When you look at the overall sales journey - and I think about this a lot, and I spend a lot of time in sales and specifically in B2B sales - when you're working in B2B sales, I look at it from a journey standpoint when I look at everything that's needed.
If I was tasked with selling a new product or service in a B2B space, I look at what I would want, what I would need.
A lot of salespeople run into what's considered "call reluctance" or a sort of "back-off" on continuing and following up. That stems from them being ill prepared, not armed with everything that they need. They don't really have an excuse. Because if you go out there and you're following up with a prospect and you say, "Hey, just calling to follow up." And then your email says, "Hey, I called to follow up." You only do that two or three times before you give up. And then you kick it back to marketing and say, "It's dead" or "it's cold".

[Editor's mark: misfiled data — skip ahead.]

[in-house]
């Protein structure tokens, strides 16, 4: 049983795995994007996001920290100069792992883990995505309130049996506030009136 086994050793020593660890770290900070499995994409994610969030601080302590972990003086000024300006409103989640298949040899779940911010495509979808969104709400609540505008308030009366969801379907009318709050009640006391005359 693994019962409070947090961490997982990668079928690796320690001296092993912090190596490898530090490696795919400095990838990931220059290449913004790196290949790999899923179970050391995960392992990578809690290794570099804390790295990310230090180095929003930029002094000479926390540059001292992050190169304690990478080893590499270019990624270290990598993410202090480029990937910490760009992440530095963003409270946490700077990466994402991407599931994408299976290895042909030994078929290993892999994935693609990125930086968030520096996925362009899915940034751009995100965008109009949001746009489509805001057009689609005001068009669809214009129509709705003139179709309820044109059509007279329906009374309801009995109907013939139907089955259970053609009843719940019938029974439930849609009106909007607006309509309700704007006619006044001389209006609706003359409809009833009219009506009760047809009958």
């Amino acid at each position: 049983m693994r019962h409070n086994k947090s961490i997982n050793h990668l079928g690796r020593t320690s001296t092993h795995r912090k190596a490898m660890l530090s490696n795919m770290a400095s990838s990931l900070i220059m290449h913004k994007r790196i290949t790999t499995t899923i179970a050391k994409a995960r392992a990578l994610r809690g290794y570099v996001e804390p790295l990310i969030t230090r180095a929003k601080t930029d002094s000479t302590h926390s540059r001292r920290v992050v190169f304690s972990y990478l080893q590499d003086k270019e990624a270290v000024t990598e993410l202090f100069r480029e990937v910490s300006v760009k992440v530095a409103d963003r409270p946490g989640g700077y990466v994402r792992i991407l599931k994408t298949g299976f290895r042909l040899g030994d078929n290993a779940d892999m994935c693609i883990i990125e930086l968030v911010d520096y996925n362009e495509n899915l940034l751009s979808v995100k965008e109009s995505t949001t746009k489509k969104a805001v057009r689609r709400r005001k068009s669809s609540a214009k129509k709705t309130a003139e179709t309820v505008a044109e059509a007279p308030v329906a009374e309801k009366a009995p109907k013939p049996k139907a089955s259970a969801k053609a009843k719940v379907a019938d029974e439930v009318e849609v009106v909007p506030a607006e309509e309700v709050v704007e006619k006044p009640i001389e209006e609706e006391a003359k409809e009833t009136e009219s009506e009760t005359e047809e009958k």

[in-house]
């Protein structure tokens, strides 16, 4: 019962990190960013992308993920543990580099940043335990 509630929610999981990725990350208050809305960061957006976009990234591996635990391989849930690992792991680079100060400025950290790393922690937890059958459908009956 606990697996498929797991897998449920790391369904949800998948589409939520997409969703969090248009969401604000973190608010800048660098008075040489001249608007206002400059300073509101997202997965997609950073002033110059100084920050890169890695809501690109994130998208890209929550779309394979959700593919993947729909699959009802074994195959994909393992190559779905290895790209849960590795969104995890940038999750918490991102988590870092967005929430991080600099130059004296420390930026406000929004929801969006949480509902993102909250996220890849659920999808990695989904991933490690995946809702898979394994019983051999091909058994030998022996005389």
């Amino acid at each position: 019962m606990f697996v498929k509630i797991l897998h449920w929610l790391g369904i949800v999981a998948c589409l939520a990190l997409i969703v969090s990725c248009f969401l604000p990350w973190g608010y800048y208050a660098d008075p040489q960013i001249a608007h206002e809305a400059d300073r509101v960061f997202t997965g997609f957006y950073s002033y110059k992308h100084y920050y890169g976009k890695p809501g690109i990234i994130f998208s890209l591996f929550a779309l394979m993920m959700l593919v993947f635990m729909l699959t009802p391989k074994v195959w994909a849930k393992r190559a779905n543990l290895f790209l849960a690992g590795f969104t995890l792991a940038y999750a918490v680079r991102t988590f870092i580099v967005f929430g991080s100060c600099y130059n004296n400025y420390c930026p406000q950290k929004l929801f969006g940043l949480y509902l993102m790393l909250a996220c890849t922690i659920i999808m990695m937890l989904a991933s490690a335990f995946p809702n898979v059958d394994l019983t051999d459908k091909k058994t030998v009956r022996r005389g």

But the reality is on average, salespeople are following up about three times, when it really takes eighteen or more contacts, eighteen or more follow-ups in order to get a deal done. There's a big discrepancy between how many times they're following up and what it actually takes to close a deal.
So if you took a step back and you looked at it and said, "Well, why aren't they following up? Why aren't they staying the course? Why aren't they going all the way through the sales cycle?" I would look at your entire sales journey from start to finish and really what I would want is to have everything armed through the entire sales journey.
For Richter it's:
Selling and handling Asking